The texts adopted April 17 were drawn up by an inclusive panel of experts from the FAO, government ministries plus consultants and stakeholders in the private sector.
A one-year process of revising texts governing the animal and fish feed production sector in Cameroon has culminated in a validation seminar that the Food and Agriculture Organisation (FAO) organised in Yaounde yesterday April 17.
Speaking at the workshop organised in collaboration with the Ministry of Livestock, Fisheries, and Animal Industries (MINEPIA), the Assistant Resident Representative of the FAO, Felicitas Atanga, said that government sought the assistance of the institution to revise the existing texts which date as far back as the ‘70s because it found them lacking and needed to make them adaptable to present realities.
All stakeholders such as government ministries, international and local consultants, farmers, feed producers and importers were brought on board to take part in the revision. The reason, she said, was to enable acceptability and understanding of its implementation when parliament eventually passes it into law.
The Director of Pasture, Feed and Livestock Infrastructure at MINEPIA, Prof. Etienne Pamo Tedonkeng, told reporters that the evolution of science made the revision of the old texts unavoidable.
He said to ensure that animals and fishes are fed good quality feed that match their nutrition needs, the country is supposed to have appropriate texts. “For instance, we found out that some feed imported from China were causing health problems to animals and there were no provisions of the law that stipulated what is supposed to be done in such as case. The new texts prescribes sanctions to be levied on persons caught selling inappropriate feed.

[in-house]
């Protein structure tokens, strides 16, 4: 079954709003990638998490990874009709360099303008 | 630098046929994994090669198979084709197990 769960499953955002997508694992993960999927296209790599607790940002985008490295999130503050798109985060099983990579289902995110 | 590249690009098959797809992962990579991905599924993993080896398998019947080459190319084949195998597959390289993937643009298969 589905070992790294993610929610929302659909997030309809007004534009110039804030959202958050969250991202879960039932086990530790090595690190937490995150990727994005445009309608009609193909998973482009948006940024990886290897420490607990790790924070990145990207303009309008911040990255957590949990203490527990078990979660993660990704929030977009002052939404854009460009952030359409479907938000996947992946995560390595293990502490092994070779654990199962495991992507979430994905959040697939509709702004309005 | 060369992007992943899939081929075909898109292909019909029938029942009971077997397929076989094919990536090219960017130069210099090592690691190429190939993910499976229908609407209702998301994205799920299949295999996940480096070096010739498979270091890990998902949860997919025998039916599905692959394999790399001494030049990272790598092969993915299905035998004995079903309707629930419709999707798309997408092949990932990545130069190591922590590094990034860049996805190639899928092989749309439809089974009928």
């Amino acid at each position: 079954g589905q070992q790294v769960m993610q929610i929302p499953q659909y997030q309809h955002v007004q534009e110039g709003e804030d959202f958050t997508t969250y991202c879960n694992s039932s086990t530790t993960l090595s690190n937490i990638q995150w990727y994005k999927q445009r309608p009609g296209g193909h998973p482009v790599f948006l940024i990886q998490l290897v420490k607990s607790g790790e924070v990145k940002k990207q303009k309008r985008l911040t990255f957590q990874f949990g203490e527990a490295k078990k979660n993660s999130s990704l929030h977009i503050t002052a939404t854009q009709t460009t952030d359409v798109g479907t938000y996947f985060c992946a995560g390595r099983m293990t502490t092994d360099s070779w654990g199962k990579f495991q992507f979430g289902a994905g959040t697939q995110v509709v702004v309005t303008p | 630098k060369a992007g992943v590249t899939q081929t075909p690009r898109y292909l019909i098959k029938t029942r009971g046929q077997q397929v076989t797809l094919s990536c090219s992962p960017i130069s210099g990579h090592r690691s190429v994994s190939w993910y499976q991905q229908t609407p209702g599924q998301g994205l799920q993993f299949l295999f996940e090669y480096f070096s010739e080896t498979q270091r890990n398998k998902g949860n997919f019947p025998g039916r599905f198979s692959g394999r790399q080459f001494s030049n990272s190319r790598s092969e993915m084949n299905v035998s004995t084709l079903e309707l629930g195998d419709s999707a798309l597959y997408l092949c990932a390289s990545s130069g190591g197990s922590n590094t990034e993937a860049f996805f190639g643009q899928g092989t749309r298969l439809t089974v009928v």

It suffices to buy a sample of the product, take it the lab for testing and determine its specific composition,” he disclosed. He also said the texts will oblige producers and suppliers who used to deceive unsuspecting farmers to change.
Experts say the feeding of animals amounts to 70 to 80 per cent of the production cost in the animal and fisheries sector. The new text (totalling ten specifications) is expected to protect all activities in the domain.
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